THE EDITOR: The world will observe International Day for the Elimination of Racial Discrimination on March 21. The theme this year is: Promoting tolerance, inclusion, unity and respect for diversity in the context of combating racial discrimination.
“Every person is entitled to human rights without discrimination. The rights to equality and non-discrimination are cornerstones of human rights law... racism, xenophobia and intolerance are problems prevalent in all societies, and discriminatory practices are widespread...” (UN).
Racism should be denounced in all its forms, eg individual, institutional, direct and indirect. There is only one race, the human race. Humanity exists as a single human family. Sadly, around the world, the issue of migration, the closure of borders, the building of walls and barriers and “ethnic cleansing” are all signs of “raw” racism.
We in TT must address racism in our own society more vigorously; build community and the common good; and live up to our anthem, ensuring that every creed and race finds an equal place.
Some of the judgments of TT’s Equal Opportunity Tribunal (tteot.org) on which I sit as a lay assessor highlight the fact that some individuals are treated less favourably in TT on the basis of race. The tribunal is a superior court of record.
For the many years that I lived in London, I was involved in the anti-racist struggle, eg as co-chair of Britain’s Anti-Racist Alliance. Ken Livingstone, former mayor of London, was the other co-chair. The struggle continues there, as it does in many parts of the world today. Being a dougla, I grew up having to combat racism which seems to be endemic in our society. Having returned to help build the country of my birth, I am saddened by the fact that this evil still exists here.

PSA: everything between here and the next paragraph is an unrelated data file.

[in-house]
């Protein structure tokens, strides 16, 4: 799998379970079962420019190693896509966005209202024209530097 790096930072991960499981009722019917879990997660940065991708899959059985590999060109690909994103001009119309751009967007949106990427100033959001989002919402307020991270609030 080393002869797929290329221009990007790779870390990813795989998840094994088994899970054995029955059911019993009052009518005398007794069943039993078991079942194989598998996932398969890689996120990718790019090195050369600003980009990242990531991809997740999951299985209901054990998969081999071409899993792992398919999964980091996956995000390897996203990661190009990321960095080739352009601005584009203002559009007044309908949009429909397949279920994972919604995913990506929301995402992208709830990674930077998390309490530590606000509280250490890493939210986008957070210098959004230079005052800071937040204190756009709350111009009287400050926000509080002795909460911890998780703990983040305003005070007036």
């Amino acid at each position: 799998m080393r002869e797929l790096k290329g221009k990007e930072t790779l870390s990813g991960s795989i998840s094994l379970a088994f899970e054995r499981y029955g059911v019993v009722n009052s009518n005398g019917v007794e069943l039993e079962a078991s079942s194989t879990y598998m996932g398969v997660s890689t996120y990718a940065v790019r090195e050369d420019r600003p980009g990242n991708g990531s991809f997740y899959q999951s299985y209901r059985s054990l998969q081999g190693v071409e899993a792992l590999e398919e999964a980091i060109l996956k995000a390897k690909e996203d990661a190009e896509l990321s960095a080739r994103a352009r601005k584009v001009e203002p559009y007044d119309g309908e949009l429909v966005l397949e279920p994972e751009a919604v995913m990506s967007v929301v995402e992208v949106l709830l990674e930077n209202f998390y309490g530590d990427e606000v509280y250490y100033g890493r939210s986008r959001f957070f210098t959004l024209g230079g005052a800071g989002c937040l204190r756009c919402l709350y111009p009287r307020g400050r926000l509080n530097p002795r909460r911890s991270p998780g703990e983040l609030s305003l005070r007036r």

I recall that in 2015 I received an award for my work in the area of community development. The award was bestowed upon me by the NRI Institute in Delhi, India. On my return from India, I was in a public gathering with someone of Indian origin whom I thought was a good friend. She said loudly: “Ah hear yuh get an award in India. Like dey eh see yuh hair or what?”
Some years ago, on an occasion when my mother returned to TT from London, an immigration officer of African origin, on hearing that she had nothing to declare, looked at the form she had completed and asked her if her surname was really Ramdeen. After “scrutinising” her, he said: “Yuh doh look like ah Ramdeen; yuh look like ah John. Go on.” She said she wondered what he would have done if she had looked like a Ramdeen.
I share these incidents to remind us that we have a long way to go to promote inclusion and harmonious coexistence in our beloved country. Racism/racial discrimination is an affront to human dignity, hinders mutual understanding between peoples, and stands as an obstacle in the operation of principles of fairness. The UK journalist Kehinde Andrews is right. Countries must not focus only on individual racism but must root out endemic/systemic racism that leaves significant inequalities.
The media should play their part to raise public awareness about the scourges of racism, racial discrimination and their consequences. Are we happy with the daily diet provided by some radio talk show hosts? And do we agree with Daurius Figueira’s analysis in his book, The Politics of Racist Hegemony in TT?
Let’s do as Pope Francis has said and “overcome all forms of racism, of intolerance and of the instrumentalisation of the human person... We are called to live not as one without others, above or against others, but with and for others.”
Let’s unite against racism.
LEELA RAMDEEN, chair, CCSJ